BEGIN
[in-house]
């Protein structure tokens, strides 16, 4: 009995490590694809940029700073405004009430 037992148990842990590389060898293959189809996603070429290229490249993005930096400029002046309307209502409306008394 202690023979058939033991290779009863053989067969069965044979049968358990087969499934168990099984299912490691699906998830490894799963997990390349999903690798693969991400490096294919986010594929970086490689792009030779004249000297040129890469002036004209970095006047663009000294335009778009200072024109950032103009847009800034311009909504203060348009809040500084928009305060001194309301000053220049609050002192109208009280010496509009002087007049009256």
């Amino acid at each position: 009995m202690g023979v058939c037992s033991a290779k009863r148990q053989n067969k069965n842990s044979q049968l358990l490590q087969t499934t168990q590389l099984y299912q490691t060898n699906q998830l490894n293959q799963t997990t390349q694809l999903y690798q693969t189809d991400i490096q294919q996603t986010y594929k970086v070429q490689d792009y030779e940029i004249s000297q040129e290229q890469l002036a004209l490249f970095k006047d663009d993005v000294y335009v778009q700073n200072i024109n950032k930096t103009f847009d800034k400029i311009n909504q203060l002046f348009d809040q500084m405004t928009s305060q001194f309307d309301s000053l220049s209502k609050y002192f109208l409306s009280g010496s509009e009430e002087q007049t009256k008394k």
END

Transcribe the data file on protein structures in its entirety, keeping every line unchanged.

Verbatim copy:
[in-house]
């Protein structure tokens, strides 16, 4: 009995490590694809940029700073405004009430 037992148990842990590389060898293959189809996603070429290229490249993005930096400029002046309307209502409306008394 202690023979058939033991290779009863053989067969069965044979049968358990087969499934168990099984299912490691699906998830490894799963997990390349999903690798693969991400490096294919986010594929970086490689792009030779004249000297040129890469002036004209970095006047663009000294335009778009200072024109950032103009847009800034311009909504203060348009809040500084928009305060001194309301000053220049609050002192109208009280010496509009002087007049009256």
């Amino acid at each position: 009995m202690g023979v058939c037992s033991a290779k009863r148990q053989n067969k069965n842990s044979q049968l358990l490590q087969t499934t168990q590389l099984y299912q490691t060898n699906q998830l490894n293959q799963t997990t390349q694809l999903y690798q693969t189809d991400i490096q294919q996603t986010y594929k970086v070429q490689d792009y030779e940029i004249s000297q040129e290229q890469l002036a004209l490249f970095k006047d663009d993005v000294y335009v778009q700073n200072i024109n950032k930096t103009f847009d800034k400029i311009n909504q203060l002046f348009d809040q500084m405004t928009s305060q001194f309307d309301s000053l220049s209502k609050y002192f109208l409306s009280g010496s509009e009430e002087q007049t009256k008394k």